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Yes, you could have an RS4 or RS6 Avant from about this time, if you had more to spend. But aren’t they just a bit...obvious?

You’ve heard of the elephant in the room, but a V10 wagon with 14 years under its belt is more like a sword of Damocles for your wallet. It’ll fall one day, just as sure as night follows day and Williams F1 follows from the back of the grid. But the fun you’ll have before then just might make it worth it. Possibly. Maybe. Almost.

10) Mercedes C63 estate (6.2-liter)

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Estimate: £14,000
0-100: Around 4.6sec
Top speed: 250kph
Best bit: That glorious, sonorous engine
Worst bit: Fuel bills, tire bills, dpeeding tickets

Ever see a car journo use the phrase, “If this were my money?” It’s basically saying that, even though we know there are objectively better choices out there, our hearts are set on something else entirely.

So, you’ll know how much it means when we say that, even in this list of subjectively brilliant but probably fatally flawed choices, the C63 wagon stands apart as the one we’d most likely buy with our own money. As hilarious, rapid, or otherwise brilliant as almost every car on this list is, we’d still put our sort-of-hard-earned cash down on this absolute gem of a car.

Okay, yeah, it’s the most obvious car on this list by some margin. But it’s near-as-dammit one of our favourite cars of all time, so cut us slack this once.

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11) Nissan Stagea Autech

Estimate: £15,000
0-100: Less than 6sec
Top speed: 250kph
Best bit: Having a secret R33 GT-R
Worst bit: Answering ‘the Nissan what?’ for the umpteenth time

Let’s get something out of the way, straight away—the Stagea Autech is based on an R33 Skyline GT-R—engine, four-wheel-drive system, and all. Sure, it’s from the forgotten-butter-at-the-back-of-the-fridge school of design, but when you’re secretly riding on the mechanicals of the storied Skyline GT-R, haters can just keep hating.

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If you need a Stagea for less coin, weirdly, the newer one is your best bet. It loses the RB series straight-six, though—replaced by the familiar Nissan V6 used in everything from 350GTs to Muranos—so it might be worth pinching a few pennies... you know, while they’re not looking.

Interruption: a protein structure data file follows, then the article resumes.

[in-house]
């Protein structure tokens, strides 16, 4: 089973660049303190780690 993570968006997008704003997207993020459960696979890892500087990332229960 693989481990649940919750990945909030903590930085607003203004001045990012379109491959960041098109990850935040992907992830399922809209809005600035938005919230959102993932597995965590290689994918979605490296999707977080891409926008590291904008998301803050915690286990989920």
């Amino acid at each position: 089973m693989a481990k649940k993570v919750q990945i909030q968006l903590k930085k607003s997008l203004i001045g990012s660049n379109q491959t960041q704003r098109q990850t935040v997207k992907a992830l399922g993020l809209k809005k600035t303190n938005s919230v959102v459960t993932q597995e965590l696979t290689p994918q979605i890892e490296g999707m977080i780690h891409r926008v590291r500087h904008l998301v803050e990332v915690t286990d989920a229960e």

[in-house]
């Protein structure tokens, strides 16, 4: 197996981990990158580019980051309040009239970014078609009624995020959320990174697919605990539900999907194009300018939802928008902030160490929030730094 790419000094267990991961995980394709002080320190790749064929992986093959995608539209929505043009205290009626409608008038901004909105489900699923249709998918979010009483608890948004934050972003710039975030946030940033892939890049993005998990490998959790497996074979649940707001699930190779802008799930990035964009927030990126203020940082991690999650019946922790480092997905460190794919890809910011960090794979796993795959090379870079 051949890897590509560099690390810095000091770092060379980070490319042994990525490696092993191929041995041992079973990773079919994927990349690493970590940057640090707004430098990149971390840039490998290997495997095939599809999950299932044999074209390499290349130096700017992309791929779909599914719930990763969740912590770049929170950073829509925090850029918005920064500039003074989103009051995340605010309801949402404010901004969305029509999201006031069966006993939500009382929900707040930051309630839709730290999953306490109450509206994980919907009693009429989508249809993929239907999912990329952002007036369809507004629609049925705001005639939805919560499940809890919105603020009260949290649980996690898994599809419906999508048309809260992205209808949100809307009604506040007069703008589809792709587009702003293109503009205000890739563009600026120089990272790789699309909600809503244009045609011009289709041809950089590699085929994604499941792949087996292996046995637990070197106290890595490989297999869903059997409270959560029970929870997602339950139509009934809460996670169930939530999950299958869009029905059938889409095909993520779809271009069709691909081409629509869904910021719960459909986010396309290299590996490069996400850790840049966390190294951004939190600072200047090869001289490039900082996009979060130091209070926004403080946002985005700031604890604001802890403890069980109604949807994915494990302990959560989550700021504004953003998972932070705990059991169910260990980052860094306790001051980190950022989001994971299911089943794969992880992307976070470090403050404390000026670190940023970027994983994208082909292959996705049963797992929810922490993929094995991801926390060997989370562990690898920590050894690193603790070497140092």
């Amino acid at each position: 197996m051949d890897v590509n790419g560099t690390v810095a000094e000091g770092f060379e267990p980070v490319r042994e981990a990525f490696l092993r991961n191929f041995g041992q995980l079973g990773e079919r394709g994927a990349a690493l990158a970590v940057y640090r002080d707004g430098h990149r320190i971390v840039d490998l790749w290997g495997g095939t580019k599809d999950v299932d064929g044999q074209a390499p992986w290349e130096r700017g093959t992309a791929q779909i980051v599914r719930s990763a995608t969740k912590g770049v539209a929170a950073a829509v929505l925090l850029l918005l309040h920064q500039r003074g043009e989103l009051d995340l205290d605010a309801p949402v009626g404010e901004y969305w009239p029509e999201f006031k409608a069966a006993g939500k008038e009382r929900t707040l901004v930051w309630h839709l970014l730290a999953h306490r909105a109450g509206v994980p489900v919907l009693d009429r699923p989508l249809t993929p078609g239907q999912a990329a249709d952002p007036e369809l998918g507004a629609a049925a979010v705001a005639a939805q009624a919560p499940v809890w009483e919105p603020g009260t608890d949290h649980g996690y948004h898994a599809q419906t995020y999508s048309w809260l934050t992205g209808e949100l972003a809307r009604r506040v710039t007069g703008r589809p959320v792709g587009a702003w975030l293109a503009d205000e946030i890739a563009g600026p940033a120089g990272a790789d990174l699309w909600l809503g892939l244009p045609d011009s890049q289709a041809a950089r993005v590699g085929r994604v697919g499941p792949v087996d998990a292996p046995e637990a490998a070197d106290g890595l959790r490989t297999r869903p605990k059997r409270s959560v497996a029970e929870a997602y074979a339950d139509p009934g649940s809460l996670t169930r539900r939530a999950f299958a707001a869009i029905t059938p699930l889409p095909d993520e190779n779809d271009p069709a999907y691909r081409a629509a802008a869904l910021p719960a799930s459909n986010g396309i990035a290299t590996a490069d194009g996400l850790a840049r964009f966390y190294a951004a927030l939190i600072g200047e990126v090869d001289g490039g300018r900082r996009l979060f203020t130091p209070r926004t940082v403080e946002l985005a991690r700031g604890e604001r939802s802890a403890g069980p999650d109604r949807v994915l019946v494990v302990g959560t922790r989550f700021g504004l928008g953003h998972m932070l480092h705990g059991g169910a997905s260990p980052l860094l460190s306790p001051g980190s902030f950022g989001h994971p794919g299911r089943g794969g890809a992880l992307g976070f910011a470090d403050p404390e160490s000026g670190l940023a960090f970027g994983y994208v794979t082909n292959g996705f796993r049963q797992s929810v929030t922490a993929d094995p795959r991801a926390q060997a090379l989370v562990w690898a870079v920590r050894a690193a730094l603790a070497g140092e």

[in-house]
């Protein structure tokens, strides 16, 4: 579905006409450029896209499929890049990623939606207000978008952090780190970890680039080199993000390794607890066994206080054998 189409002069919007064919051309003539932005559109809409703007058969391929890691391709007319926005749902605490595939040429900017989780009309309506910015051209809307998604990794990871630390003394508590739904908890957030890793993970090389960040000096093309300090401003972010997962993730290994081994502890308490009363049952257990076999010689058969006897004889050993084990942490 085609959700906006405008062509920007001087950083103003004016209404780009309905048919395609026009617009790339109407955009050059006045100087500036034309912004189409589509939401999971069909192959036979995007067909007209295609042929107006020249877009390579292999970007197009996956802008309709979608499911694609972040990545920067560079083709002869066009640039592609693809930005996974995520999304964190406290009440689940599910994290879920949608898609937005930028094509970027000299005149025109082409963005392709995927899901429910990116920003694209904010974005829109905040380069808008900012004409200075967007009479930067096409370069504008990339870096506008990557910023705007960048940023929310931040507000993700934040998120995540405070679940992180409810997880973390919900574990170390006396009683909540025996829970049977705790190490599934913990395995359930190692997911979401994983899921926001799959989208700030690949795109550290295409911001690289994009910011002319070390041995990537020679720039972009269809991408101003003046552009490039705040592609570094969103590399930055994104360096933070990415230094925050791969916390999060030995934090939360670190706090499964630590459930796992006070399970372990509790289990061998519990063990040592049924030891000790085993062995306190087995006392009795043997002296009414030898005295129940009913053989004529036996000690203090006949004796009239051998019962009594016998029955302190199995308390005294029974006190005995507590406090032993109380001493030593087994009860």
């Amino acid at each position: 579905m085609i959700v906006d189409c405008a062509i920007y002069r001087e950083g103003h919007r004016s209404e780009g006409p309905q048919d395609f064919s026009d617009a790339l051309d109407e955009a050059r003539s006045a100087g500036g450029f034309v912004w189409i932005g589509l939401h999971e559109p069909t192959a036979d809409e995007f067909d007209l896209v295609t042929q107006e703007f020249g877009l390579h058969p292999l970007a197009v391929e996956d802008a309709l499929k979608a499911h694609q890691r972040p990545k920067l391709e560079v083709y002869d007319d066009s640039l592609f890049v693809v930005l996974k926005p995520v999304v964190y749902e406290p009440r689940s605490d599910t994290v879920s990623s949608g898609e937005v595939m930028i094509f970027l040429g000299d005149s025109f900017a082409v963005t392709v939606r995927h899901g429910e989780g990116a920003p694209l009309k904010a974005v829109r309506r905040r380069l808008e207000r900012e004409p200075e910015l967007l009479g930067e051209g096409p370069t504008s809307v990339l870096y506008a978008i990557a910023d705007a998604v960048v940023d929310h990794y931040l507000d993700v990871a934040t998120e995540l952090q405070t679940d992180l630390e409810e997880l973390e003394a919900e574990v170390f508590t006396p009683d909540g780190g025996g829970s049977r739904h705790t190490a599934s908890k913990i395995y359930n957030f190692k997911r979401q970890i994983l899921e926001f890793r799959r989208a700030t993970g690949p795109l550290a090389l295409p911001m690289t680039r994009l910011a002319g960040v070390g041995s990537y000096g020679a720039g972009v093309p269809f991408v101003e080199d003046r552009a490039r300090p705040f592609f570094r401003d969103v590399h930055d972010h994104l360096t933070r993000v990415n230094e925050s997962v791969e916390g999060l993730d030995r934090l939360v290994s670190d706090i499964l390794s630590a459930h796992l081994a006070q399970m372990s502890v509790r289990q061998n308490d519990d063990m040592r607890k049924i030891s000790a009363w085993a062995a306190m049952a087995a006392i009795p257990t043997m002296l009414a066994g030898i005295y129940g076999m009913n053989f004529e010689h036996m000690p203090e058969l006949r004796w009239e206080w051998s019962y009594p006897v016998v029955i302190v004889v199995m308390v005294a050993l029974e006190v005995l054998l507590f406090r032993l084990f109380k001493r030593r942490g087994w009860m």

12) Toyota Crown Athlete

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Estimate: AUD13,000 (about £7000)
0-100: Less than 8sec
Top speed: 177kph (limited, as per JDM cars of the era)
Worst bit: The satnav and all the buttons are in Japanese
Best bit: Learning Japanese!

Before you clicked into this article, you probably already had an idea of what you’d find. Audi RS? Of course. Volvo? Definitely. Merc? Natürlich. Well, we’re going to go out on a limb here and say that the Toyota Crown Athlete probably wasn’t on your mental list.

But, and this might just be nascent oddball JDM adoration talking, we think it should be. Mostly because under the hood, there’s a twin-turbocharged 1JZ. That’s basically a 2JZ, just displacing 2.5 liters instead of three, and with parallel turbos (or in this case, a single turbo) instead of sequential ones. At least for the 15-and-a-half seconds that you leave the standard turbos in; with some fiddling (and yes, overnight parts from Japan), you can get 600hp or even 700hp on the stock 1JZ-GTE block, making one of the best proper street sleepers we can imagine.

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13) Volvo 1800ES

Estimate: £12,000
0-100: Ooh, a while
Top speed: Still faster than plod would prefer
Best bit: Some of Volvo’s best-ever styling, and it’s a proper shooting brake!
Worst bit: We had to use mental gymnastics to include it on this list

Here us out, okay? A 2.0-liter naturally aspirated Volvo engine from the ’70s isn’t even speaking the same performance language as a new RS6, but who wants to always speak the same language—especially if it’s German? Have you heard a German say ‘I love you’ in their native tongue?

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So, why not take a break from this obsession with power and speed, slow down, and actually take life in before it slips through your fingers, leaving you old, decrepit, and full of regret. Okay, got a bit dark there, but our point is the same: Sometimes, slow is better than fast. Oh, and if that still doesn’t do it for you, there’s always the possibility of an engine swap...

NOTE: This article first appeared on TopGear.com. Minor edits have been made.

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PHOTO: TopGear.com